Province launches bid for Abbotsford private hospital investors today — HEU
But 81 per cent of public don’t think there’s been adequate consultation on project’s impact on Medicare poll
The B.C. Liberal government is set to announce later today that it will embark on a global search for private investors to back a major hospital project in Abbotsford despite mounting evidence that it will be a costly mistake, says the Hospital Employees’ Union (CUPE).
The union has learned that Fraser Health Authority officials, local MLA’s and provincial cabinet ministers will gather in Abbotsford at 4 p.m. today to put out the welcome mat for investors to finance, build and operate a new Abbotsford hospital through a so-called public-private partnership arrangement. “This proposed private hospital will go down in history as Gordon Campbell’s fast ferry,” says HEU secretary-business manager Chris Allnutt. “But it will be B.C. taxpayers and Fraser Valley residents that will live with the consequences of this fiscal folly for decades to come.
“It’s a bitter irony that this government is apparently willing to abandon a P3 approach to building a trade and convention centre in downtown Vancouver to expedite the Olympic bid but continues to experiment on Fraser Valley residents who deserve a new publicly owned and operated hospital now.”
The project is proceeding despite a $250,000 government study released last year that indicated that a P3 model would produce marginal savings at best. Forensic accountant Ron Parks, commissioned by HEU to review the study, raised concerns that even minor fluctuations in the financial modeling could lead to costly overruns and that the study may have been working towards “a preconceived conclusion rather than undertaking an unbiased evaluation.” Research in the United Kingdom — where P3 hospitals have been built for the last ten years — show that profit taking by private investors from these arrangements has resulted in decreases in hospital beds and clinical staff budgets, service reductions and a loss of public accountability.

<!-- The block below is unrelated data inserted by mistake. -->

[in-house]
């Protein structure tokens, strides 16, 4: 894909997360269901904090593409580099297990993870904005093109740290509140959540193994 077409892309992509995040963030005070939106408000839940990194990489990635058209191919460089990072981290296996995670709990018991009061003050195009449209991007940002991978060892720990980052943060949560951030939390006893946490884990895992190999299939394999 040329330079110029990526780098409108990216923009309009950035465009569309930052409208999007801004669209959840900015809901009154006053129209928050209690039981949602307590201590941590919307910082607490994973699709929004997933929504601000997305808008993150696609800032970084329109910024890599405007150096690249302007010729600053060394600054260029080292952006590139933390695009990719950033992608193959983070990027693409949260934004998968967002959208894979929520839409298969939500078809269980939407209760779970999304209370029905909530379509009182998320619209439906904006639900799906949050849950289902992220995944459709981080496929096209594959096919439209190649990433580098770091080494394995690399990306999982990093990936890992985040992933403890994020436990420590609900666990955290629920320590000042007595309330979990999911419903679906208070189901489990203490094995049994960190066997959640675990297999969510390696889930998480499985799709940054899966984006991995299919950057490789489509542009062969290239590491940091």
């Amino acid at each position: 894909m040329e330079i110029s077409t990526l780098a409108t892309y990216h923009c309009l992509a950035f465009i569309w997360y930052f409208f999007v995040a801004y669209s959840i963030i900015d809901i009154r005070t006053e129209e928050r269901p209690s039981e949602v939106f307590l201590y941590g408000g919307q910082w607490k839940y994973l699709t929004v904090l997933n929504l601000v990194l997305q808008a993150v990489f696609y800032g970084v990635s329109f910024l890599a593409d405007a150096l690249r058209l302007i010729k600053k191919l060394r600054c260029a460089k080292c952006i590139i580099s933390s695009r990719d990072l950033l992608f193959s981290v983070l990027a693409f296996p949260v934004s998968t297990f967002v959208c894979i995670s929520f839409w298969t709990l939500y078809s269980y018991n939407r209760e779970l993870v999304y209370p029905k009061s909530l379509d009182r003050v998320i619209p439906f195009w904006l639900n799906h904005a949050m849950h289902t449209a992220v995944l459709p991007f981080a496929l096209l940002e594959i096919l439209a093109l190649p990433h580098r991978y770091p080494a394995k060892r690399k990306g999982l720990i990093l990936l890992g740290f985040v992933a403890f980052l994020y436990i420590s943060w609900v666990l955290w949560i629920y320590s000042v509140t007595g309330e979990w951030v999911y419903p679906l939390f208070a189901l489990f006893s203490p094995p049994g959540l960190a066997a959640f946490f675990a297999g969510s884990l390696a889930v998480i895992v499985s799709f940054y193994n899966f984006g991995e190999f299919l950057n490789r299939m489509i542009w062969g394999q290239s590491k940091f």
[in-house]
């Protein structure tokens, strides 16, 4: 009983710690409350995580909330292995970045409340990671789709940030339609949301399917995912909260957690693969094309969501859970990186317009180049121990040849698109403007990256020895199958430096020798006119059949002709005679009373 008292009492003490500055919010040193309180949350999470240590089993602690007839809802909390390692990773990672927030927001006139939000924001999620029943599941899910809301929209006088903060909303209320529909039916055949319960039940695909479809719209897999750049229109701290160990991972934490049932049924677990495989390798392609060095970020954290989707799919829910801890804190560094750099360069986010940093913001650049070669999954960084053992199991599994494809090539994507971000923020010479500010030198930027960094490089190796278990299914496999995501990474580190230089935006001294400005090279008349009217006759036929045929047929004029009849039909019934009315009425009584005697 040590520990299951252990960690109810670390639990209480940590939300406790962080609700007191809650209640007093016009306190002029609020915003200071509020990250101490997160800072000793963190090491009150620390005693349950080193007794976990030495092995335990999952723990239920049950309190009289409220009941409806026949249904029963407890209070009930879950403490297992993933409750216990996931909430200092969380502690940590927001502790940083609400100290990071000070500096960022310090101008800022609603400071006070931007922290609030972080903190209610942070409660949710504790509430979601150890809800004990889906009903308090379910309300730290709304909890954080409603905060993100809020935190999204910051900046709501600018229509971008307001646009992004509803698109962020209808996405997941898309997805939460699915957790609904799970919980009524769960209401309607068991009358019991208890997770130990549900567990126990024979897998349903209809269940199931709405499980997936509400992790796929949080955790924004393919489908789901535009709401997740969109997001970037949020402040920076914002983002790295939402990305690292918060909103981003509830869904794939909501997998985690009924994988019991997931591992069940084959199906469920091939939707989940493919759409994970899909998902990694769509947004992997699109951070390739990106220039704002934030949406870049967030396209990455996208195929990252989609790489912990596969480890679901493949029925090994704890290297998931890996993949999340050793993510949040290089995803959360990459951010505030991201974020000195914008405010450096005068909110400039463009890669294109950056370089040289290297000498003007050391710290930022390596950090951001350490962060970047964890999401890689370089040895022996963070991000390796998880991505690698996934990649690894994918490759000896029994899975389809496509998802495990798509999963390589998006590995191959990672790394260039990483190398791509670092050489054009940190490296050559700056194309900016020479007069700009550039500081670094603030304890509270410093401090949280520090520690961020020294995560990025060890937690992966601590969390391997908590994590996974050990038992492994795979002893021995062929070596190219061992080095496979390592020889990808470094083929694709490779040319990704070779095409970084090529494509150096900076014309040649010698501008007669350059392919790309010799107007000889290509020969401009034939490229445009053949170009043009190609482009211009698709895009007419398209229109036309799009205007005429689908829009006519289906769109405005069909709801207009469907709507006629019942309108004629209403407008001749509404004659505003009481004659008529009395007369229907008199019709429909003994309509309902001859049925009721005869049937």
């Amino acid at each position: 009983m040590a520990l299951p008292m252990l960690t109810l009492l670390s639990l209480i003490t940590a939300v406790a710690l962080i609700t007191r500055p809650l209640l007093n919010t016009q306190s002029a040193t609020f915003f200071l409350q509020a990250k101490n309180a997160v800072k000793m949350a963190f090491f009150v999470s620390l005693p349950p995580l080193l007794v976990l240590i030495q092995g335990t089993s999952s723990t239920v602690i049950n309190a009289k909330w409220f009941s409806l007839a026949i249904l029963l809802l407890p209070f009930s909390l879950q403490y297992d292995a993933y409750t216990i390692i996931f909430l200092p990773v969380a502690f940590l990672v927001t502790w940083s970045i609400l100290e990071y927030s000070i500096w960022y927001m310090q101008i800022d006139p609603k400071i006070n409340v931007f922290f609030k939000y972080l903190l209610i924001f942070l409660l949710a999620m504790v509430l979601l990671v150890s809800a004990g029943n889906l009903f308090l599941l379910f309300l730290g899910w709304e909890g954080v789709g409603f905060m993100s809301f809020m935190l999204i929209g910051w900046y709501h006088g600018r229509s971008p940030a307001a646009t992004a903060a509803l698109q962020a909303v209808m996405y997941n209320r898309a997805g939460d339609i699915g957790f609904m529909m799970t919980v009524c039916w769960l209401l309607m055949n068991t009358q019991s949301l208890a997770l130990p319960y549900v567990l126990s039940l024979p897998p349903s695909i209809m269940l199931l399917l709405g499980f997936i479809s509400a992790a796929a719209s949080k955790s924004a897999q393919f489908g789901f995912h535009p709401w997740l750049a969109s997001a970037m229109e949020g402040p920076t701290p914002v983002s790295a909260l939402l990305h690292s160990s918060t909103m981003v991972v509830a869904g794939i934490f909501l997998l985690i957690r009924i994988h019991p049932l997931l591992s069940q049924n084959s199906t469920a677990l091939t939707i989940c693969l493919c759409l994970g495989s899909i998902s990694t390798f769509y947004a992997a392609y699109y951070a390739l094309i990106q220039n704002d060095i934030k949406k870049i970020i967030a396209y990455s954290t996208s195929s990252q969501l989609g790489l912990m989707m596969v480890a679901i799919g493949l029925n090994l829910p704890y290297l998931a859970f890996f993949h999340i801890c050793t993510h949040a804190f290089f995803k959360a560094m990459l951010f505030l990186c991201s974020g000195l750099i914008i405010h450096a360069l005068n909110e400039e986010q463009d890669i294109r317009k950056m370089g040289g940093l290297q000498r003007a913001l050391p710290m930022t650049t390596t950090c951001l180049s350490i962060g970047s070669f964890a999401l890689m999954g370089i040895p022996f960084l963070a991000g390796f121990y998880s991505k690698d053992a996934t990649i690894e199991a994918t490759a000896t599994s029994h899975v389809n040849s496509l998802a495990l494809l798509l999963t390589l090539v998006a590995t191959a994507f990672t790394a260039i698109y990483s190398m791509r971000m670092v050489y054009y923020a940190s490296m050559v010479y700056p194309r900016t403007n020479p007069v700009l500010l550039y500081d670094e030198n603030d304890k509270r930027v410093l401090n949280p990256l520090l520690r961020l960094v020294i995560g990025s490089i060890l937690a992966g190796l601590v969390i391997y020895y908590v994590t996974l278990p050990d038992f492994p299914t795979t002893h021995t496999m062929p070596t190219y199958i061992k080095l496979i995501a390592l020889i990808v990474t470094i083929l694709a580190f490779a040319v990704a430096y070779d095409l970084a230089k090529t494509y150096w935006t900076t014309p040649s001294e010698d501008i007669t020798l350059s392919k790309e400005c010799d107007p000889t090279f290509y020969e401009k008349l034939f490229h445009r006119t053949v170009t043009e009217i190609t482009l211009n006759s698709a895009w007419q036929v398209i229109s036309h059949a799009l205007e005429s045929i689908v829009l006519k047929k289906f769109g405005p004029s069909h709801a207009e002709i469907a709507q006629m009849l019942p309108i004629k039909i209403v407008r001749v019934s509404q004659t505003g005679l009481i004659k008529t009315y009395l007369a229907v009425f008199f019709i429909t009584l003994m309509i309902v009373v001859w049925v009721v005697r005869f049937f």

And results from a new HEU/McIntyre&Mustel poll released today show that public concerns over accountability loom large. Regardless of their views on a private hospital, eight of ten respondents —including 69 per cent of B.C. Liberal supporters don’t believe there’s been adequate discussion about the impacts of a private hospital on public health care.
Seventy-one per cent of respondents don’t think the marginal savings projected in the government’s own P3 study justify proceeding with privatizing a major hospital.
The telephone survey of 403 British Columbian adults was carried out January 10 — 15 and is considered accurate to within five per cent, 19 times out of 20. “Despite promises by area MLAs and the health services minister that local residents would have their say, no effort has been made to open up this very secretive planning process to the public,” says Allnutt. “Without a single public hearing on the matter, this government is prepared to ignore the evidence and fundamentally undermine the public health care system.” Here are the polling questions:
A consultant’s report commissioned by the provincial government says building a privately owned and operated hospital in Abbotsford would save less than one per cent over a publicly owned and operated hospital. In your view, would these savings justify privatizing a major new health care facility?
N="403" Yes: 68 (16.8%) No: 285 (70.8%) Don’t Know: 50 (12.4%)
Regardless of what you think about a private hospital, do you think that there has been adequate public discussion about what impacts a privately owned hospital would have on our public medicare system?
N="403" Yes: 38 (9.5%) No: 327 (81.1%) Don’t Know: 38 (9.5%)
-30- Contact: Mike Old, communications officer, 604-828-6771 (cell), or Margi Blamey, communications officer, 604-456-7094 (direct)
Detailed polling results are available on request. Other links related to the Abbotsford P3 project can be found at the electronic version of this release at www.heu.org.